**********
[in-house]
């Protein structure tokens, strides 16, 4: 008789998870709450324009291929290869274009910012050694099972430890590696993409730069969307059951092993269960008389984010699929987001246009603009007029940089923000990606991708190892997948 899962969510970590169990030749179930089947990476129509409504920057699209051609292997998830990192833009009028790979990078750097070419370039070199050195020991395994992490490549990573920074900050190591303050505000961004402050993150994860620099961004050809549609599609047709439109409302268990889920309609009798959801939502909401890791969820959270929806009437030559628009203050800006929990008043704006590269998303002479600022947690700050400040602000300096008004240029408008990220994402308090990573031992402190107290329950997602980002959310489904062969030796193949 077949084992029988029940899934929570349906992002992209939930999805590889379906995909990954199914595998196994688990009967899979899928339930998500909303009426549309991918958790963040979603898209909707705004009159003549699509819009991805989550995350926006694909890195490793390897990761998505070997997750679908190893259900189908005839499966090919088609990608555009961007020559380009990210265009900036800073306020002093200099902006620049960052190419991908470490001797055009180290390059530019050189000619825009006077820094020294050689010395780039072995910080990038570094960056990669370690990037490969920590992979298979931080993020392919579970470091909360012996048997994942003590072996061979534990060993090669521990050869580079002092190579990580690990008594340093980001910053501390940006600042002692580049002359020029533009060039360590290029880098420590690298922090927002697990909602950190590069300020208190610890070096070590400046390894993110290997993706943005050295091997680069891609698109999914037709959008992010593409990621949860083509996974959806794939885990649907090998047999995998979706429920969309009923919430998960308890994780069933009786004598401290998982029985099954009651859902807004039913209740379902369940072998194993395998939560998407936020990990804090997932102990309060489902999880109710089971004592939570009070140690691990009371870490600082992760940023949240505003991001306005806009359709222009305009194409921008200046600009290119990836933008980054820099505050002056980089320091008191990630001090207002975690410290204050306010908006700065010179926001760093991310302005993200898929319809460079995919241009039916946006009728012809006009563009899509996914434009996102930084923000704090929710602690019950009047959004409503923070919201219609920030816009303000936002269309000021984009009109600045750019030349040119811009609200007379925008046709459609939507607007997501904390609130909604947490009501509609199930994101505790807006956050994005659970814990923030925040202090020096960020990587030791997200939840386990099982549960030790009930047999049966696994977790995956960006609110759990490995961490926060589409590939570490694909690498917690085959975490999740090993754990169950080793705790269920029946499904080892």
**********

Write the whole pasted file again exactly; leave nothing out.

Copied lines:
[in-house]
């Protein structure tokens, strides 16, 4: 008789998870709450324009291929290869274009910012050694099972430890590696993409730069969307059951092993269960008389984010699929987001246009603009007029940089923000990606991708190892997948 899962969510970590169990030749179930089947990476129509409504920057699209051609292997998830990192833009009028790979990078750097070419370039070199050195020991395994992490490549990573920074900050190591303050505000961004402050993150994860620099961004050809549609599609047709439109409302268990889920309609009798959801939502909401890791969820959270929806009437030559628009203050800006929990008043704006590269998303002479600022947690700050400040602000300096008004240029408008990220994402308090990573031992402190107290329950997602980002959310489904062969030796193949 077949084992029988029940899934929570349906992002992209939930999805590889379906995909990954199914595998196994688990009967899979899928339930998500909303009426549309991918958790963040979603898209909707705004009159003549699509819009991805989550995350926006694909890195490793390897990761998505070997997750679908190893259900189908005839499966090919088609990608555009961007020559380009990210265009900036800073306020002093200099902006620049960052190419991908470490001797055009180290390059530019050189000619825009006077820094020294050689010395780039072995910080990038570094960056990669370690990037490969920590992979298979931080993020392919579970470091909360012996048997994942003590072996061979534990060993090669521990050869580079002092190579990580690990008594340093980001910053501390940006600042002692580049002359020029533009060039360590290029880098420590690298922090927002697990909602950190590069300020208190610890070096070590400046390894993110290997993706943005050295091997680069891609698109999914037709959008992010593409990621949860083509996974959806794939885990649907090998047999995998979706429920969309009923919430998960308890994780069933009786004598401290998982029985099954009651859902807004039913209740379902369940072998194993395998939560998407936020990990804090997932102990309060489902999880109710089971004592939570009070140690691990009371870490600082992760940023949240505003991001306005806009359709222009305009194409921008200046600009290119990836933008980054820099505050002056980089320091008191990630001090207002975690410290204050306010908006700065010179926001760093991310302005993200898929319809460079995919241009039916946006009728012809006009563009899509996914434009996102930084923000704090929710602690019950009047959004409503923070919201219609920030816009303000936002269309000021984009009109600045750019030349040119811009609200007379925008046709459609939507607007997501904390609130909604947490009501509609199930994101505790807006956050994005659970814990923030925040202090020096960020990587030791997200939840386990099982549960030790009930047999049966696994977790995956960006609110759990490995961490926060589409590939570490694909690498917690085959975490999740090993754990169950080793705790269920029946499904080892």